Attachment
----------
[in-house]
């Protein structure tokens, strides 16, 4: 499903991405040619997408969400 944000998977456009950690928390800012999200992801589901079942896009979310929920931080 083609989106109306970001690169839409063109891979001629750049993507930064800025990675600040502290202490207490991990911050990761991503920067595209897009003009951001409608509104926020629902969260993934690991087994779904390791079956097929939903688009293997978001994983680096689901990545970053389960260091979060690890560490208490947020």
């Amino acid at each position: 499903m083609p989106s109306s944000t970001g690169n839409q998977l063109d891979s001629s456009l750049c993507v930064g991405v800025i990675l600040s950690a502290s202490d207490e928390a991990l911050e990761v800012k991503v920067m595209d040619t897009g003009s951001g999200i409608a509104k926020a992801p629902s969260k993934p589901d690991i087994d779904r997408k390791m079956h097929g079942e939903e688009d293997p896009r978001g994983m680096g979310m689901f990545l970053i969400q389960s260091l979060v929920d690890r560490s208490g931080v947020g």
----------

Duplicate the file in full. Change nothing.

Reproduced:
[in-house]
């Protein structure tokens, strides 16, 4: 499903991405040619997408969400 944000998977456009950690928390800012999200992801589901079942896009979310929920931080 083609989106109306970001690169839409063109891979001629750049993507930064800025990675600040502290202490207490991990911050990761991503920067595209897009003009951001409608509104926020629902969260993934690991087994779904390791079956097929939903688009293997978001994983680096689901990545970053389960260091979060690890560490208490947020």
């Amino acid at each position: 499903m083609p989106s109306s944000t970001g690169n839409q998977l063109d891979s001629s456009l750049c993507v930064g991405v800025i990675l600040s950690a502290s202490d207490e928390a991990l911050e990761v800012k991503v920067m595209d040619t897009g003009s951001g999200i409608a509104k926020a992801p629902s969260k993934p589901d690991i087994d779904r997408k390791m079956h097929g079942e939903e688009d293997p896009r978001g994983m680096g979310m689901f990545l970053i969400q389960s260091l979060v929920d690890r560490s208490g931080v947020g």